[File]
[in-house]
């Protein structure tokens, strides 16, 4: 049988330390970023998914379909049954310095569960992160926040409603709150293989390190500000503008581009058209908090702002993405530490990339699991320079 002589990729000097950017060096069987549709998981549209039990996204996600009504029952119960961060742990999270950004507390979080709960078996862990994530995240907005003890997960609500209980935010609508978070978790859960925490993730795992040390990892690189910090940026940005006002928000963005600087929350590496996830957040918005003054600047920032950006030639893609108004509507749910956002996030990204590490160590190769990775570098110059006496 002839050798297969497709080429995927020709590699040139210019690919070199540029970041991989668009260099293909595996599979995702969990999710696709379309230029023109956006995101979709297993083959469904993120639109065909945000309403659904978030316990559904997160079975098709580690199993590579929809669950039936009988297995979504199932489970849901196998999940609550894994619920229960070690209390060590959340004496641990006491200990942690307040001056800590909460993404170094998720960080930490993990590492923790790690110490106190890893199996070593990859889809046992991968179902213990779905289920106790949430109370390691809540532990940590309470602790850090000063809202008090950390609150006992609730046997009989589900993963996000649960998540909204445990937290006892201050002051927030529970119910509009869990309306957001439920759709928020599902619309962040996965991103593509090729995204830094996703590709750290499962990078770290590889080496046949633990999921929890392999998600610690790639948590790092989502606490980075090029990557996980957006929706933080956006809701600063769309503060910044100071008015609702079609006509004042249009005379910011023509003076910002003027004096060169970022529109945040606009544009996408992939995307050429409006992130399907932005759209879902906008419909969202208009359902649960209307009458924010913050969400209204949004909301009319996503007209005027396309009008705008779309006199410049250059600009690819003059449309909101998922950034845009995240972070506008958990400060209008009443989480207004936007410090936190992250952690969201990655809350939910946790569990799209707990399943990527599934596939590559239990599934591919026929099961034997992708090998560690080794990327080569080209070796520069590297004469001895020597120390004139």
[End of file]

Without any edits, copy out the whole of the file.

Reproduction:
[in-house]
């Protein structure tokens, strides 16, 4: 049988330390970023998914379909049954310095569960992160926040409603709150293989390190500000503008581009058209908090702002993405530490990339699991320079 002589990729000097950017060096069987549709998981549209039990996204996600009504029952119960961060742990999270950004507390979080709960078996862990994530995240907005003890997960609500209980935010609508978070978790859960925490993730795992040390990892690189910090940026940005006002928000963005600087929350590496996830957040918005003054600047920032950006030639893609108004509507749910956002996030990204590490160590190769990775570098110059006496 002839050798297969497709080429995927020709590699040139210019690919070199540029970041991989668009260099293909595996599979995702969990999710696709379309230029023109956006995101979709297993083959469904993120639109065909945000309403659904978030316990559904997160079975098709580690199993590579929809669950039936009988297995979504199932489970849901196998999940609550894994619920229960070690209390060590959340004496641990006491200990942690307040001056800590909460993404170094998720960080930490993990590492923790790690110490106190890893199996070593990859889809046992991968179902213990779905289920106790949430109370390691809540532990940590309470602790850090000063809202008090950390609150006992609730046997009989589900993963996000649960998540909204445990937290006892201050002051927030529970119910509009869990309306957001439920759709928020599902619309962040996965991103593509090729995204830094996703590709750290499962990078770290590889080496046949633990999921929890392999998600610690790639948590790092989502606490980075090029990557996980957006929706933080956006809701600063769309503060910044100071008015609702079609006509004042249009005379910011023509003076910002003027004096060169970022529109945040606009544009996408992939995307050429409006992130399907932005759209879902906008419909969202208009359902649960209307009458924010913050969400209204949004909301009319996503007209005027396309009008705008779309006199410049250059600009690819003059449309909101998922950034845009995240972070506008958990400060209008009443989480207004936007410090936190992250952690969201990655809350939910946790569990799209707990399943990527599934596939590559239990599934591919026929099961034997992708090998560690080794990327080569080209070796520069590297004469001895020597120390004139």